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Petaluma’s Haskell a leader for women’s voting rights

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On March 18, 1870, Abigail Goodwin Haskell arrived in Sacramento from Petaluma to address the California State Assembly. Having recently been elected president of the newly formed California Woman Suffrage Association, she carried with her a petition signed by 3,000 Californians, 400 of them from Petaluma, calling for an amendment granting women the right to vote.

As the first woman to address a select committee of the state assembly, she got straight to the point: “We claim to be recognized as citizens of this free Republic!”

It was not a request but a demand, one that continues to resonate today, 150 years later, with the persistent campaign to ratify the Equal Rights Amendment.

The 12 months leading up to Haskell’s historic Sacramento appearance was something of a watershed moment for the women’s rights movement. It began with news that Wyoming and Utah had become the first U.S. territories to award women the vote, followed a few months later by the formation of the National Woman Suffrage Association by Susan B. Anthony and Elizabeth Cady Stanton.

In December of 1869, Haskell, Petaluma’s first female public school principal, called a meeting of activists at her “Rose Cottage” home on the southeast corner of 6th and B streets to form the Sonoma County Woman Suffrage Association. Many who responded were involved with Haskell in local temperance fraternities, but a handful also shared her belief in Spiritualism.

Inspired in part by the writings of Emanuel Swedenborg, a Swedish philosopher whose revelatory claims into Christian theology were buttressed with visions, trances, and dreams, Spiritualism asserted that all of life was spiritual and an expression of the divine. Its main attraction was a belief in the immortality of the soul, which, at a time when early death was commonplace, offered solace to many, including Abigail Haskell and her husband Barnabus, who had lost their young daughter.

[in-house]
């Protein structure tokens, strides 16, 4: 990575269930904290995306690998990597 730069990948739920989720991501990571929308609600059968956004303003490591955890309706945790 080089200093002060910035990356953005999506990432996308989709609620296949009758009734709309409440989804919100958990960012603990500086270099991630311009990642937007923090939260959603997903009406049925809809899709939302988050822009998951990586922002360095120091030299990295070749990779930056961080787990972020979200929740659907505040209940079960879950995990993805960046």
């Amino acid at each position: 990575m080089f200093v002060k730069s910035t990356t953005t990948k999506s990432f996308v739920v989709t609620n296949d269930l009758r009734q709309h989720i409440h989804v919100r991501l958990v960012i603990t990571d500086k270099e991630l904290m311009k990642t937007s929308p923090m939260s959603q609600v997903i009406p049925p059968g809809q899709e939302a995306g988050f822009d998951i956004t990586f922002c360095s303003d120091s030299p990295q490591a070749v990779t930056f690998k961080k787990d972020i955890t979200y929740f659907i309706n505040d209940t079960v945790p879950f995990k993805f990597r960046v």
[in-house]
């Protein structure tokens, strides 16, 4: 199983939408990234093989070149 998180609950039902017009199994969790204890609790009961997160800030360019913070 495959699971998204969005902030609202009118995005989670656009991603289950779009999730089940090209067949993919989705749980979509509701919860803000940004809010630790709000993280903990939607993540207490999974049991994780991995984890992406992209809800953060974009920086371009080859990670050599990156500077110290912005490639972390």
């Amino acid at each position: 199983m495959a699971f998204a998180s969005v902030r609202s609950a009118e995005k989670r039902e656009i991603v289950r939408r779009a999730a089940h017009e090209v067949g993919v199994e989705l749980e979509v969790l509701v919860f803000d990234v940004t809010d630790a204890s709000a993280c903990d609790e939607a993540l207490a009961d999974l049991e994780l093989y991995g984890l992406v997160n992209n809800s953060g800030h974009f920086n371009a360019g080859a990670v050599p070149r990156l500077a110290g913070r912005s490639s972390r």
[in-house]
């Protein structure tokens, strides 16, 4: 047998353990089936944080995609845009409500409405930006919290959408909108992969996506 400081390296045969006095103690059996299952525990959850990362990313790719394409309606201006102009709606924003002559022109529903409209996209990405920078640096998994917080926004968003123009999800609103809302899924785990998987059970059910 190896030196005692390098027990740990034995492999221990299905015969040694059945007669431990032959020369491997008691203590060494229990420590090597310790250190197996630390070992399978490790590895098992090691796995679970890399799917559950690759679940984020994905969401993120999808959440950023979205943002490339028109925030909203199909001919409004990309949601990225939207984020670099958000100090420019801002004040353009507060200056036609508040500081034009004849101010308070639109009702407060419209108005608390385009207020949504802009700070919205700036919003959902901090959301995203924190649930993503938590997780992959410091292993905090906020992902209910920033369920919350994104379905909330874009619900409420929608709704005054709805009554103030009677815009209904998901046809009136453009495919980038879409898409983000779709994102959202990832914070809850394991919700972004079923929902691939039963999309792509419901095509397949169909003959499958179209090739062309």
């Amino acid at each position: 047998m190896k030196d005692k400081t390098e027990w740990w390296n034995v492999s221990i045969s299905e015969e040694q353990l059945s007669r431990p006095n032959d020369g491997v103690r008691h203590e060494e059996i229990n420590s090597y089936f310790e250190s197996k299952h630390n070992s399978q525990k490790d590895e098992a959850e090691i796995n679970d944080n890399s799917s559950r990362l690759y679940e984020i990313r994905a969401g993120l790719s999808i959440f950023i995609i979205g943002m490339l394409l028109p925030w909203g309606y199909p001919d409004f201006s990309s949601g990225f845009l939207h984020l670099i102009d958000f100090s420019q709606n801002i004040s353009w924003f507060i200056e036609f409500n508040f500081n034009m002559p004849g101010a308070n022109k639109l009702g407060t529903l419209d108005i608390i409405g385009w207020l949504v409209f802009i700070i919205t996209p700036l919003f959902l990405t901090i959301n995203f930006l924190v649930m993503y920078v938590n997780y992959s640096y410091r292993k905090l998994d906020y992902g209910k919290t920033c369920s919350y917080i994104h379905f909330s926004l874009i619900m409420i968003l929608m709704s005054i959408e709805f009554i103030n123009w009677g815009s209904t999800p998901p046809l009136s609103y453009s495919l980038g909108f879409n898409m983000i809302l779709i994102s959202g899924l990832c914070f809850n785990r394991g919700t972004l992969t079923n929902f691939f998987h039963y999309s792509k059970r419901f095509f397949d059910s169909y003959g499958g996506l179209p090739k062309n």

Spiritualism’s other attraction was its rebellion against authority. Direction didn’t come from ministers but from mediums or trance speakers — the most prominent of whom were female — called to their positions by spirits of the dead. Freed from the yoke of traditional values and institutions, Spiritualists endorsed some of the more radical reforms of the 19th century, including temperance, marriage reform, labor reform, children’s rights, pacifism, and socialism.

Spiritualism helped many women find their voice, producing not only the first large group of female religious leaders, but also the first sizable number of women to address large public gatherings, away from the hierarchical environment of churches and the patriarchal environment of the home. The early California suffrage movement relied almost exclusively on trance speakers to recruit followers.

Haskell and her husband Barnabus, who owned a dry goods store in town, were longtime members of the Swedenborg Church which, with its ministers and doctrines, placed them on the conservative end of the Spiritualist spectrum. But Haskell believed with Spiritualists that obtaining the vote was merely the first step in securing equal rights for women.

Having devoted her life to teaching — one of the few professions open to women in the mid-19th century — she championed women’s access to higher education.

Speaking before the state assembly committee, she cited her experience of having attended high school in Connecticut with boys preparing to enter nearby Harvard or Yale. Although equally qualified, she said she was prevented from joining them “on the basis of my sex alone, in accordance with the absurd customs and time-honored usages of the past.”

She equated such practices with those of a Muslim harem.

Haskell’s efforts in Sacramento failed, as did other California suffrage efforts throughout the 1870s, blocked by the then Southern-affiliated, conservative Democratic Party, which functioned much like today’s Republican Party, which has blocked passage of the Equal Rights Amendment.

In 1879, Frances Willard assumed the helm of the Women’s Christian Temperance Union. Declaring a motto of “do everything,” she expanded the Union’s mission to include suffrage and other social reforms. Inspired by her vision, Abigail Haskell, along with Mary E. Cogdon and other Petaluma women, formed California’s first chapter of the WCTU. With Haskell serving as chapter president, they hosted the inaugural convention of the California WCTU in Petaluma.

In 1883, her health failing, Abigail Haskell welcomed Willard to town, where she lectured to a packed house. A year later Haskell died at age 64. Befitting a fallen crusader, she was conveyed to her gravesite at Cypress Hill Cemetery in a white coffin atop a white hearse of white plumes and drapes, drawn by six white horses.

(Petaluma historian John Sheehy is author of On a River Winding Home: Stories and Visions of the Petaluma River Watershed.)

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